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Competitive Employee Engagement

Over 60 million adults in the US live with a disability, which equates to around one in every four people. Unfortunately, many of these disabled individuals have experienced or will experience discrimination in the workplace at some point in their work lives. 

In 2020, just over 53% of disabled people were in employment. This is in comparison to 82% of non-disabled people. Although the disability employment gap has decreased in the last few years, there is still a long way to go for equality. 

Integrated Employment

Inclusive workplaces are where people with diverse talents, experiences, and abilities work side-by-side. Unfortunately, far too many people with disabilities don’t get the chance to contribute to an integrated work environment, and too many employers miss out on their talents. 

There are many reasons people with disabilities have difficulty finding integrated workplaces. The most common is low expectations and inaccurate beliefs about their capabilities. Fortunately, many states have embraced policies that prioritize integrated employment, making access to these opportunities more available to people with disabilities. 

How Can The Workplace Become More Inclusive?

The idea behind creating a more inclusive workplace involves taking everybody into account, including non-disabled and disabled individuals. 

Companies need to think about how they can put the right things into place to make the workplace suitable for those with disabilities while also considering the needs of employees who don’t have disabilities. 

So, what can be done to remove the barriers disabled employees face? 

By law, employers are now required to put reasonable adjustments for their disabled employees. This includes removing barriers that they commonly face in the workplace. 

Here are some of the best ways employers can create a more inclusive and fair work environment. 

  • Educating themselves and other employees about the impacts of visible and non-visible employees to create a supportive company culture.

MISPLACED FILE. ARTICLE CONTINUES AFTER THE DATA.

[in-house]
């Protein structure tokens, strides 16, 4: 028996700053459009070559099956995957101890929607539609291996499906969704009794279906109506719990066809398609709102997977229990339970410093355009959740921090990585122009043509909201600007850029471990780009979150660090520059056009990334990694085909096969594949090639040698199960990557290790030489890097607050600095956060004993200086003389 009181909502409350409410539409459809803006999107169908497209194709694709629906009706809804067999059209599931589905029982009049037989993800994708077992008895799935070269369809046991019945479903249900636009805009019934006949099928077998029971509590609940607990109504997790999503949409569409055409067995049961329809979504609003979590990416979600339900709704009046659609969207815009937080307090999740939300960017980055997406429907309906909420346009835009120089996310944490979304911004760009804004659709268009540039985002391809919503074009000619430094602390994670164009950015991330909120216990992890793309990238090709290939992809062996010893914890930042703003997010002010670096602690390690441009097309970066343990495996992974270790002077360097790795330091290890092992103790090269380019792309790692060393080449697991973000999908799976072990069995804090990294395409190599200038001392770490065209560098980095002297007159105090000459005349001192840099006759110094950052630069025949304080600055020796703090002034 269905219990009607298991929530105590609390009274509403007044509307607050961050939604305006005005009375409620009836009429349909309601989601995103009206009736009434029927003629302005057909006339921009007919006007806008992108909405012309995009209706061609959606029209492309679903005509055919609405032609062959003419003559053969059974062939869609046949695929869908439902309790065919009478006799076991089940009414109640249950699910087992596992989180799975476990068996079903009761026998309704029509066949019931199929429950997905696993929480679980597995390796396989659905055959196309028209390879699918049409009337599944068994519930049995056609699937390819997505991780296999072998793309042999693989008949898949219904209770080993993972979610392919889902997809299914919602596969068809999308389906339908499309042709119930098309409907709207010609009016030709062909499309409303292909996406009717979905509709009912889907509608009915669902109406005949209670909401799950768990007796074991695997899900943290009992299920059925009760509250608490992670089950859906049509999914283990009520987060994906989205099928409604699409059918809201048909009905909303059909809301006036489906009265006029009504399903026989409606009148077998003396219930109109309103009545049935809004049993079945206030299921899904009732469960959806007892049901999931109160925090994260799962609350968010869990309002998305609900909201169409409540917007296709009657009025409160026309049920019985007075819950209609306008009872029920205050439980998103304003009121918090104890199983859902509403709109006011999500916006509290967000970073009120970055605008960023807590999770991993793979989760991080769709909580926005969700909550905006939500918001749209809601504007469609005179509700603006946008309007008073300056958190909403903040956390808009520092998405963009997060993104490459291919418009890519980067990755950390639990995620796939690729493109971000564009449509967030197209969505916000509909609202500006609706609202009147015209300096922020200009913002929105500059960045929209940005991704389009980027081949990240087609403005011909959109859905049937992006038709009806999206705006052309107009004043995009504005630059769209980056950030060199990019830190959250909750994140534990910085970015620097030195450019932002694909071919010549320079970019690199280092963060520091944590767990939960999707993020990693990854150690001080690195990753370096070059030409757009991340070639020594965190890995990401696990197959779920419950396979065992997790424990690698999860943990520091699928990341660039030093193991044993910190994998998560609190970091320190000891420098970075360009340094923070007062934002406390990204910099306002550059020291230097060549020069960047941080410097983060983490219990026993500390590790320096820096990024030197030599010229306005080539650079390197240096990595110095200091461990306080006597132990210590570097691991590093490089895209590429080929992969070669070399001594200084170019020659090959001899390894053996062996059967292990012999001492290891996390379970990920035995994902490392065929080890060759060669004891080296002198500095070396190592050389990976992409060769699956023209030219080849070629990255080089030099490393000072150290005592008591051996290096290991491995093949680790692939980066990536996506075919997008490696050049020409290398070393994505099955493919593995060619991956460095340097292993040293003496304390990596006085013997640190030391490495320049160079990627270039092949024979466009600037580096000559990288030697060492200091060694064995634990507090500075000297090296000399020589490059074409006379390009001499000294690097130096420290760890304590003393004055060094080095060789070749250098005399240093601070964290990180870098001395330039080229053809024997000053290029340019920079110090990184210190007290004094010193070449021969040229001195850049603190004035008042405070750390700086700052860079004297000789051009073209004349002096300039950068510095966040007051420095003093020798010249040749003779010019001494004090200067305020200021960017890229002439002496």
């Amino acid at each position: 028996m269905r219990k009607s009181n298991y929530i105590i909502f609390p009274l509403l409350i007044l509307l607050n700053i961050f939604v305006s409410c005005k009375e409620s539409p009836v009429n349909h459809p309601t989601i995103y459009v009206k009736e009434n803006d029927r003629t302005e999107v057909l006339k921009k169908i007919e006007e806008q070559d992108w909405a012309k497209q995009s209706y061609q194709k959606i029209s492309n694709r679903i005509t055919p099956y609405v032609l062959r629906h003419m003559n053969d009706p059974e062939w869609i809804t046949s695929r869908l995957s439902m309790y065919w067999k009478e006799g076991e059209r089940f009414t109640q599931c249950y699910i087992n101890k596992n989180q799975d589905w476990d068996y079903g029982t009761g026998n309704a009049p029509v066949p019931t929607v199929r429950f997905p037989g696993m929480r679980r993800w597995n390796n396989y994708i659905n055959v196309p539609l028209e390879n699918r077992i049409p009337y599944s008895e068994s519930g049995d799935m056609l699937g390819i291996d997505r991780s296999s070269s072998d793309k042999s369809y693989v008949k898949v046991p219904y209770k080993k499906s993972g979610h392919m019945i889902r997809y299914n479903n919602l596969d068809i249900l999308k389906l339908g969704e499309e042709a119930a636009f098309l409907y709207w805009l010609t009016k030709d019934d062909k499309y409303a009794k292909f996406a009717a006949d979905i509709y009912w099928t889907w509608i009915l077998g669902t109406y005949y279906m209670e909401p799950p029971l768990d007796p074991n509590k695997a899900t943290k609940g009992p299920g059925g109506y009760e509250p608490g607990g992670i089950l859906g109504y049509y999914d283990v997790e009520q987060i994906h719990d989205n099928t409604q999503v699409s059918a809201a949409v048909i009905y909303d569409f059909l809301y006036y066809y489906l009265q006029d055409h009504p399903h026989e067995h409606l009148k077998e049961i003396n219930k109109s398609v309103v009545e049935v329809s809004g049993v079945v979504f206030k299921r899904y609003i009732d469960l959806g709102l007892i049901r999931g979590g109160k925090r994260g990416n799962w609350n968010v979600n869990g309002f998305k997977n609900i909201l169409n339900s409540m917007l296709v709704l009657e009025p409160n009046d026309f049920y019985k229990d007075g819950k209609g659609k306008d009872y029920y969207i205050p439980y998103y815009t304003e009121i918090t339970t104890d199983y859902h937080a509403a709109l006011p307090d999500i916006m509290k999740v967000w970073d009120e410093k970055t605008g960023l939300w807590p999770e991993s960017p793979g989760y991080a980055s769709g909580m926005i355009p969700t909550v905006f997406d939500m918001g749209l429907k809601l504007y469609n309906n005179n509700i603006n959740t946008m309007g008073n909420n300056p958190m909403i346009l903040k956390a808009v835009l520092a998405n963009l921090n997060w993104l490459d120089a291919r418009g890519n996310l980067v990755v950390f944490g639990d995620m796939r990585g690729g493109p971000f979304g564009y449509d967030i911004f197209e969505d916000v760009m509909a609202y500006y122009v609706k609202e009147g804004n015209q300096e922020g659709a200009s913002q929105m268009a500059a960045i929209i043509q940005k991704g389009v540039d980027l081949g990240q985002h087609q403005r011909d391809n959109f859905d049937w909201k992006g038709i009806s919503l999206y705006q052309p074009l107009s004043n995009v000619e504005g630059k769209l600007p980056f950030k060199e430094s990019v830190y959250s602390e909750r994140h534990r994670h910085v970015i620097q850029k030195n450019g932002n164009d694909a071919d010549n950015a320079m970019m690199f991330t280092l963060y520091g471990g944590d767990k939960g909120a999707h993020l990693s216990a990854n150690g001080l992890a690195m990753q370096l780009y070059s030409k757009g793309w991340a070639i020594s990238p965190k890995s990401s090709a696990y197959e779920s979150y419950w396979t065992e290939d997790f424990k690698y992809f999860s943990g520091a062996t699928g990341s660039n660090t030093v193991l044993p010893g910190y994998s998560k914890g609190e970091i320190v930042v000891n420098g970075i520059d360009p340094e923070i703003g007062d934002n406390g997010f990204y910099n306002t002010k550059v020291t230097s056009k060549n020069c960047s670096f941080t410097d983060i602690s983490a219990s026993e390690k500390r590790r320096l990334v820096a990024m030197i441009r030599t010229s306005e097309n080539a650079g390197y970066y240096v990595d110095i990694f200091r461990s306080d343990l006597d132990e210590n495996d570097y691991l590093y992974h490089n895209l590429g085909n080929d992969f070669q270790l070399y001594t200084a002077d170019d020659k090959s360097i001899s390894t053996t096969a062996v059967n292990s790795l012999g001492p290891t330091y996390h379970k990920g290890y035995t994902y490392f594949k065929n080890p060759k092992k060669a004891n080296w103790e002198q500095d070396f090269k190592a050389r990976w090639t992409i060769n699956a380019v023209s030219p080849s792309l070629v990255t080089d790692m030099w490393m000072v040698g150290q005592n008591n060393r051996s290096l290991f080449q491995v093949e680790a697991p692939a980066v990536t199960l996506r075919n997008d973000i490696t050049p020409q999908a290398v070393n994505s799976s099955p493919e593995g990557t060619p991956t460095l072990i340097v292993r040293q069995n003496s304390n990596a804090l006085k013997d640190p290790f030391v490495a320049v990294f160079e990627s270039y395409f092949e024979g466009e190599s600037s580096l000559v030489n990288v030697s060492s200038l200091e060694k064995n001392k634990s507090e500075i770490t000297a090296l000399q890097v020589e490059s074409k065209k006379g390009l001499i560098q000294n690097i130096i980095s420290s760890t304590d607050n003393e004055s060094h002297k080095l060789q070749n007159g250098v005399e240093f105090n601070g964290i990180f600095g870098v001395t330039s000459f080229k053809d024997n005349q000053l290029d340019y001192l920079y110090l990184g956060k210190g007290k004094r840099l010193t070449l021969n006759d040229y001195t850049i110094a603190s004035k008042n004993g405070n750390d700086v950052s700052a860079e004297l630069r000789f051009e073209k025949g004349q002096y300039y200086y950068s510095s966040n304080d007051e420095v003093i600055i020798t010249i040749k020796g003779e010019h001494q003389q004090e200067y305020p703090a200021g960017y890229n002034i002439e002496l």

• Providing the necessary equipment so that disabled individuals can complete their work to the best of their abilities. 
  • Adjusting work hours, shift patterns, or paid sick leave if necessary. 
  • Giving both non-disabled and disabled employees the option to work from home or work more flexible hours if possible. 
  • Providing additional rest breaks. 

It’s also essential for employers to regularly adjust their policies and risk assessments to ensure that they are suitable for the current cohort of staff. Employers are required to complete an individual risk assessment for each disabled individual to identify which adjustments are necessary. 

Employers can always do more to help disabled employees feel more comfortable in the workplace. Providing disability awareness training for all team members can be one of the best ways to tackle inequalities. Disability awareness training can include the following: 

  • General information regarding visible and non-visible disabilities that people can suffer and how these disabilities might affect people’s ability to work. 
  • Common barriers and injustices that disabled people face in the workplace. 
  • How these barriers can be removed. 
  • Risk factors and adjustments that have been put in place to make the workplace safer for disabled individuals. 
  • Information on how to effectively communicate with disabled workers and how to overcome barriers to communication. 
  • How to create a positive company culture for everybody, including non-disabled and disabled employees. 

Final Thoughts

Hopefully, adopting a more inclusive approach will reduce the differences in employment that are currently prevalent across the United States. There is still a long way to go, but these gaps are slowly closing. 

More and more employers are encouraging openness and empathy in the workplace. It is vital to ensure every employee feels comfortable and accepted, whether they have a disability or not.

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